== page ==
Polymer Viscoelasticity and Residual Stress Effects on Nanoimprint Lithography


  • Official contribution of the National Institute of Standards and Technology (NIST); not subject to copyright in the United States. The error bars presented throughout this manuscript indicate the relative standard uncertainty of the measurement. Certain commercial materials and equipment are identified in order to specify adequately the experimental procedure. In no case does such identification imply recommendation by the National Institute of Standards and Technology nor does it imply that the material or equipment identified is necessarily the best available for this purpose. This work is partially funded by the NIST Office of Microelectronic Programs. Use of the Advanced Photon Source was supported by the U.S. Department of Energy, Office of Science, Office of Basic Energy Sciences, under Contract No. W-31–109-ENG-38. Supporting Information is available online at Wiley InterScience or from the author.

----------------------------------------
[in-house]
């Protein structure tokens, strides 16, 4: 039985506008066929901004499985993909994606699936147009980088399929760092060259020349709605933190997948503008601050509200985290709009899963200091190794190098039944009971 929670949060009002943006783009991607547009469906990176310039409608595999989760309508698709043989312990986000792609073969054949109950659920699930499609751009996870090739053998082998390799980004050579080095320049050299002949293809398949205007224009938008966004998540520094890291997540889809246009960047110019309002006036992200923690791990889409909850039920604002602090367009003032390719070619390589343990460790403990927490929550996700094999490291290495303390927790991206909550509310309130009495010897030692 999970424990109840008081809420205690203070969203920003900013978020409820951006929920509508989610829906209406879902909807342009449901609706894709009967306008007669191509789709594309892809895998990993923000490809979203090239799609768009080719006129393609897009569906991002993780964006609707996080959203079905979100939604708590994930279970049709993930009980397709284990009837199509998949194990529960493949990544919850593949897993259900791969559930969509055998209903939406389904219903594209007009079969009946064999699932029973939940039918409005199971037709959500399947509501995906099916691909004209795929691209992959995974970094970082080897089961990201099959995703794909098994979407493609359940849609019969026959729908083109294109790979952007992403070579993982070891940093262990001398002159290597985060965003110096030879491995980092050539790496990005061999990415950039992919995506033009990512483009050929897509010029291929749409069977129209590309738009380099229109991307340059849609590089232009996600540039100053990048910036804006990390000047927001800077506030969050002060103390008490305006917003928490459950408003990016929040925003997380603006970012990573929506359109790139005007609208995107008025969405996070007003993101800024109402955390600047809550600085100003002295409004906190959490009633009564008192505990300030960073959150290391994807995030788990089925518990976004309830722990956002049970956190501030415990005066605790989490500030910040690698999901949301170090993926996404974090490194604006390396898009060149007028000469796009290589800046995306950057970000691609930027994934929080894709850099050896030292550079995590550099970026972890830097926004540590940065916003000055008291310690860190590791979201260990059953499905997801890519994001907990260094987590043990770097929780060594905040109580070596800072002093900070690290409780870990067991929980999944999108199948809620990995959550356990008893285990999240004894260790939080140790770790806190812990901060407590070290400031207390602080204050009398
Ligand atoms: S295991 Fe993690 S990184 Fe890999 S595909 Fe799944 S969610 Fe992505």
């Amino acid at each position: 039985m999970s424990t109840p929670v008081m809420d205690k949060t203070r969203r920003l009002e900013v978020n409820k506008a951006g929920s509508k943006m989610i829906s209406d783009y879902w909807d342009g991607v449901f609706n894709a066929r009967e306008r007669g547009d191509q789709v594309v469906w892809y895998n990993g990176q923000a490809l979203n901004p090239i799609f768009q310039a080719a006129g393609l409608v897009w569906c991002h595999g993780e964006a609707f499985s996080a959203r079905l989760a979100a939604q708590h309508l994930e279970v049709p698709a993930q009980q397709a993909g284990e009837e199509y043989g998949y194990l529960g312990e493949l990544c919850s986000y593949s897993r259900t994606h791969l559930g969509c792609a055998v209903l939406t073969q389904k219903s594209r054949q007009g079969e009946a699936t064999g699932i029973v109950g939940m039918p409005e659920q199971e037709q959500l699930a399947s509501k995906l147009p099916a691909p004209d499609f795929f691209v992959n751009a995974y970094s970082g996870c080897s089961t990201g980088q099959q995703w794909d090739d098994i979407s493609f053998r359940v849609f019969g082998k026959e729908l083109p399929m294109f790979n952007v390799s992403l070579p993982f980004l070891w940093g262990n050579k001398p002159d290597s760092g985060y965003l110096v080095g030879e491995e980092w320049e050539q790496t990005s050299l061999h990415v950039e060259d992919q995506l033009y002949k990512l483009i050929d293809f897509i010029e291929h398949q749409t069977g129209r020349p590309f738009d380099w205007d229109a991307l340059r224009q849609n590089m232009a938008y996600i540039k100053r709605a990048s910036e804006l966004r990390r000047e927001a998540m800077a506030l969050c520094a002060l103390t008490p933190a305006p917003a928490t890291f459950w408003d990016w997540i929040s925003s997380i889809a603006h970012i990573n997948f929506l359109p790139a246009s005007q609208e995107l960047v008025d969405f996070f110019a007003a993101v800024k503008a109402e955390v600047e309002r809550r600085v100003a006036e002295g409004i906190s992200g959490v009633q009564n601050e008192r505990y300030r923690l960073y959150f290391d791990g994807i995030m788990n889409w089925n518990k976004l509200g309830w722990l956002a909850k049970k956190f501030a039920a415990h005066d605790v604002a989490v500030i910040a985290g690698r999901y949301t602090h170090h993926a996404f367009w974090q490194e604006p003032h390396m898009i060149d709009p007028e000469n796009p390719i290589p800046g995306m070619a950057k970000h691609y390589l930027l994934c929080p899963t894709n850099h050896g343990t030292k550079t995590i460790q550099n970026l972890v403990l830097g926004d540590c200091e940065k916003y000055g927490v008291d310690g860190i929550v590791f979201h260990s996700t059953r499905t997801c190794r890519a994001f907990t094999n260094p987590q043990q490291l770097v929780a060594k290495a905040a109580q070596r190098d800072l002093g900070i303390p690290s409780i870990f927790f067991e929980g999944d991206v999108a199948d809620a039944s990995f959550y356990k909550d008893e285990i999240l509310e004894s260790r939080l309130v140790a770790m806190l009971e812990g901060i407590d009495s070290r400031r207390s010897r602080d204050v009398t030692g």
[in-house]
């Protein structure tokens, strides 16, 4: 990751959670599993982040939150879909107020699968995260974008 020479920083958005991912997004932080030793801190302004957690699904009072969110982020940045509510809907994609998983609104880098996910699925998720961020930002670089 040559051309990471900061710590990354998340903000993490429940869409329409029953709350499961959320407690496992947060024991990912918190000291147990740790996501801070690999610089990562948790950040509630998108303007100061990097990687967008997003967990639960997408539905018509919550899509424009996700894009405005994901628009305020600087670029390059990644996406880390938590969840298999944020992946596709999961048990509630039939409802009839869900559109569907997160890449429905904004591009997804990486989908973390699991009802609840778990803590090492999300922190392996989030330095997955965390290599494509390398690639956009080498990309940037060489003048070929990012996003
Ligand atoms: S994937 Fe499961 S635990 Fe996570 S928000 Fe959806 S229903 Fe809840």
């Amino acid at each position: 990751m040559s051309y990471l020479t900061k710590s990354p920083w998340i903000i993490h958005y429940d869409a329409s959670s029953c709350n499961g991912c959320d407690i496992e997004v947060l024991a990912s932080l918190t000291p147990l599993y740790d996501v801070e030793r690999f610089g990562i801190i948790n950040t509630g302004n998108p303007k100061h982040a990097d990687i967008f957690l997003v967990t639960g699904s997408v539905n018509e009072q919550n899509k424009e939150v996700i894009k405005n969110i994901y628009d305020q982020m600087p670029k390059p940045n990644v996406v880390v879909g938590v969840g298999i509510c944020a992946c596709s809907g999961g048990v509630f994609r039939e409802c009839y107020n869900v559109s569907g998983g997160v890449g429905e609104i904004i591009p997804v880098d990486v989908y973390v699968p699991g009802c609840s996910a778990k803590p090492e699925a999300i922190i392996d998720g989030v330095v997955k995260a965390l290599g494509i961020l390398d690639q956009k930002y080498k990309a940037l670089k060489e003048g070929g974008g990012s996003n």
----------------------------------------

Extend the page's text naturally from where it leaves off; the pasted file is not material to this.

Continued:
original image

The decay kinetics of polystyrene (PS) gratings are monitored by tracking the intensity of the first-order laser diffraction peak as a function of annealing time. For low-molecular-mass PS (24 kg mol–1, blue circles), an exponential response suggests that the pattern decay is a surface-tension- driven viscous flow. In high-molecular-mass PS (1007 kg mol–1, green circles) a complicated response includes a rapid elastic recovery, a power-law creep, and a viscouslike flow (see figure).